Is It Possible to Reduce Metal Roof Heating?

Metal roofing is an excellent roofing material. However, metal is an excellent conductor of temperature. Is it possible to reduce the heating or cooling of your roofing material?

In many cases, many Littleton, CO homeowners refuse having metal roofing or considering it for replacement believing it will increase the exterior temperature of their homes. According to science, metal is an excellent conductor. It can pass heating energy into the property.

However, this is only true when you use bare galvanized or galvalumed roofing. These uncoated roofs -- which suffer quickly from rusting and corrosion, put your property at risk of higher bills because of its conductive properties. Thanks to modern practices, qualified Littleton, CO roofers will apply additional roof coating on your roof that helps it reflect sunlight and UV rays.

Glass or heat-reflective coating bounces off heat and UV rays outward. Bare metal roofs will absorb the energies. Dark-coated roofing materials -- such as commercial roofing EPDM roofs -- absorb more UV rays and conduct it into the building. However, with the option to paint metal roofs a light color, it can reflect the rays outward efficiently.

Acrylic elastomeric paint is available in numerous colors. Most of them have light colors and other variants that can fit right into your property's exterior aesthetic. Furthermore, they give your metal roofs an additional protective layer that extends its lifespan and durability too.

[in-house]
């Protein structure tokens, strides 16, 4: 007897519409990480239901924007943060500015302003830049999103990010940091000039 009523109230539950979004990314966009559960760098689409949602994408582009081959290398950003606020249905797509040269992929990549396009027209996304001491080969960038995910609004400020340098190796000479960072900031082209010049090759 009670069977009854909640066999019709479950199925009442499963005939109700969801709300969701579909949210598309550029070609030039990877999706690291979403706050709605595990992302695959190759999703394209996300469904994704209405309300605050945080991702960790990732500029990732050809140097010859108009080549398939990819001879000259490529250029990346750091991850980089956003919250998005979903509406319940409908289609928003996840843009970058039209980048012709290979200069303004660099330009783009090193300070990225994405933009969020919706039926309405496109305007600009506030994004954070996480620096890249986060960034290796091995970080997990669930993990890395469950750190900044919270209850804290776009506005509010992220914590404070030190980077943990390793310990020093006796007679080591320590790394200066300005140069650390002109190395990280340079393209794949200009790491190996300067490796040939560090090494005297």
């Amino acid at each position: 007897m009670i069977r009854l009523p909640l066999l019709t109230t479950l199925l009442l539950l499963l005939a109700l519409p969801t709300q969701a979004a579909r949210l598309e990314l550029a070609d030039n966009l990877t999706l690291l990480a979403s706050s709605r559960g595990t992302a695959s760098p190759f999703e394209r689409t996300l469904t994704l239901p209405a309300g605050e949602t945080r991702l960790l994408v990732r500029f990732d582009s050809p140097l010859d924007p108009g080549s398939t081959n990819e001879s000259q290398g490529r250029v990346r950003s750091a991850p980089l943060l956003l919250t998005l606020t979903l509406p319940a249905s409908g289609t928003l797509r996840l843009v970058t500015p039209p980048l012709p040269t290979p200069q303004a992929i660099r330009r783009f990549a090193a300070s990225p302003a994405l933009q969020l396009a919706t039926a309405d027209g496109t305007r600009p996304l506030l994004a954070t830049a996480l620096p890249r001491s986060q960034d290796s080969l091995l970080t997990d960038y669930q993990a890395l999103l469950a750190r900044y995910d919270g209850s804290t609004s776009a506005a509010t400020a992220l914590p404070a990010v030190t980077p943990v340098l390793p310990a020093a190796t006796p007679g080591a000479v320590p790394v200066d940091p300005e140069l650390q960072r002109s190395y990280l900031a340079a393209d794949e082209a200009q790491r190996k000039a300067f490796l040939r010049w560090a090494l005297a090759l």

National Geographic has a great article on how roofing paint -- specifically glass paint -- helps cool down roofs. Read more about it below:

Researchers generally agree on its benefits. Just as wearing light-colored clothing helps keep people cool on sunny days, reflective surfaces can keep a roof 50 degrees Fahrenheit cooler than traditional dark tar, the U.S. Department of Energy says. Yet a study last year found white roofs save less energy year-round in northern than southern areas. “We found geography matters,” says lead author Matei Georgescu of Arizona State University.

“White paint by itself does a good job,” reflecting about 90 percent of the sun’s energy, says Benkoski. Still, if polymer-based, it cannot reject ultraviolet light as can a silica-based paint “With as little as three years of UV degradation, a polymer paint could absorb twice as much solar energy as it did when freshly painted.”

His paint, by reflecting sunlight for decades and keeping metal surfaces cool, will slow corrosion. It wasn’t intended as a way to save energy in buildings but rather to prolong the life of naval ships—though it could likely do both. The U.S. Office of Naval Research funded his work.

Will it work on non-metal surfaces? “You can never say until you actually try,” he says. He expects it will perform well on ceramics such as glass, concrete and rock and possibly even on fiberglass or previously polymer-painted surfaces. (Continued)

Remember to only use reputable roofers, such as Roper Roofing, for all your Littleton, CO roofing needs. Contact us today to learn more about everything that we can do for you!

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